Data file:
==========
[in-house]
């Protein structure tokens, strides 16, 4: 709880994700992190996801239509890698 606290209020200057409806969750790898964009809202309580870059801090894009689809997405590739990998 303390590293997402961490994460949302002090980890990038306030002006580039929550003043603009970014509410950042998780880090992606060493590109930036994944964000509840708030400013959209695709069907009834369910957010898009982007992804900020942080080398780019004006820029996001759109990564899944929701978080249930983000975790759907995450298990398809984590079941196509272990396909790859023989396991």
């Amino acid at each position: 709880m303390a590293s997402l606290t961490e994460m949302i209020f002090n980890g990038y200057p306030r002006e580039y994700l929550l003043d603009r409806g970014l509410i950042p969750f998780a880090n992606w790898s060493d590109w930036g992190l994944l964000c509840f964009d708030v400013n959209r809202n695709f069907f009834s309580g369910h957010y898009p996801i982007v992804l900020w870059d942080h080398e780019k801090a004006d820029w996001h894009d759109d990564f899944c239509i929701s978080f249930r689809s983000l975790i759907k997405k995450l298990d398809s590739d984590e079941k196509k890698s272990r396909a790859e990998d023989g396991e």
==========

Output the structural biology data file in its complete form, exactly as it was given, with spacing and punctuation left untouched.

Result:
[in-house]
């Protein structure tokens, strides 16, 4: 709880994700992190996801239509890698 606290209020200057409806969750790898964009809202309580870059801090894009689809997405590739990998 303390590293997402961490994460949302002090980890990038306030002006580039929550003043603009970014509410950042998780880090992606060493590109930036994944964000509840708030400013959209695709069907009834369910957010898009982007992804900020942080080398780019004006820029996001759109990564899944929701978080249930983000975790759907995450298990398809984590079941196509272990396909790859023989396991």
């Amino acid at each position: 709880m303390a590293s997402l606290t961490e994460m949302i209020f002090n980890g990038y200057p306030r002006e580039y994700l929550l003043d603009r409806g970014l509410i950042p969750f998780a880090n992606w790898s060493d590109w930036g992190l994944l964000c509840f964009d708030v400013n959209r809202n695709f069907f009834s309580g369910h957010y898009p996801i982007v992804l900020w870059d942080h080398e780019k801090a004006d820029w996001h894009d759109d990564f899944c239509i929701s978080f249930r689809s983000l975790i759907k997405k995450l298990d398809s590739d984590e079941k196509k890698s272990r396909a790859e990998d023989g396991e």